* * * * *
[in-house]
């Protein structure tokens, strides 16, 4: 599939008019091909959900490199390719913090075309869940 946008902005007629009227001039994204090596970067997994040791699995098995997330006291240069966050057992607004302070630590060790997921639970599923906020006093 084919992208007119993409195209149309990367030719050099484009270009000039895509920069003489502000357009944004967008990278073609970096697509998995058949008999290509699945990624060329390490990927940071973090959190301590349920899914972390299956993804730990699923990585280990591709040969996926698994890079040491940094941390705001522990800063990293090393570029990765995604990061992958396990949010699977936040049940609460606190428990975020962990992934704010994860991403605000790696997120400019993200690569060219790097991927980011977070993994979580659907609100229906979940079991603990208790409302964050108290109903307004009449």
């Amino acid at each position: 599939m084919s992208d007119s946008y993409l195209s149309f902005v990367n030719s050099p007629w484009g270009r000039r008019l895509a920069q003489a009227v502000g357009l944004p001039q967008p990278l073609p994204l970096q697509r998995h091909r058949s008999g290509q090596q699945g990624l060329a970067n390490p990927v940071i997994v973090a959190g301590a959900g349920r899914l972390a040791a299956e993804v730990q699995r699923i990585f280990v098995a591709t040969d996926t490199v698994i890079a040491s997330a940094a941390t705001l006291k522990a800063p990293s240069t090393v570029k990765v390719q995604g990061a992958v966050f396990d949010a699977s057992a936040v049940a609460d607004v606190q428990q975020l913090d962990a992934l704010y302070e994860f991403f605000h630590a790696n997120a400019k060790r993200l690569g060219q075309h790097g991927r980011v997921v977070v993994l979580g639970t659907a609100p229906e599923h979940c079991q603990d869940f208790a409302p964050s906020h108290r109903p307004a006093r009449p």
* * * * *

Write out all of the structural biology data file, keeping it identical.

[in-house]
């Protein structure tokens, strides 16, 4: 599939008019091909959900490199390719913090075309869940 946008902005007629009227001039994204090596970067997994040791699995098995997330006291240069966050057992607004302070630590060790997921639970599923906020006093 084919992208007119993409195209149309990367030719050099484009270009000039895509920069003489502000357009944004967008990278073609970096697509998995058949008999290509699945990624060329390490990927940071973090959190301590349920899914972390299956993804730990699923990585280990591709040969996926698994890079040491940094941390705001522990800063990293090393570029990765995604990061992958396990949010699977936040049940609460606190428990975020962990992934704010994860991403605000790696997120400019993200690569060219790097991927980011977070993994979580659907609100229906979940079991603990208790409302964050108290109903307004009449």
């Amino acid at each position: 599939m084919s992208d007119s946008y993409l195209s149309f902005v990367n030719s050099p007629w484009g270009r000039r008019l895509a920069q003489a009227v502000g357009l944004p001039q967008p990278l073609p994204l970096q697509r998995h091909r058949s008999g290509q090596q699945g990624l060329a970067n390490p990927v940071i997994v973090a959190g301590a959900g349920r899914l972390a040791a299956e993804v730990q699995r699923i990585f280990v098995a591709t040969d996926t490199v698994i890079a040491s997330a940094a941390t705001l006291k522990a800063p990293s240069t090393v570029k990765v390719q995604g990061a992958v966050f396990d949010a699977s057992a936040v049940a609460d607004v606190q428990q975020l913090d962990a992934l704010y302070e994860f991403f605000h630590a790696n997120a400019k060790r993200l690569g060219q075309h790097g991927r980011v997921v977070v993994l979580g639970t659907a609100p229906e599923h979940c079991q603990d869940f208790a409302p964050s906020h108290r109903p307004a006093r009449p």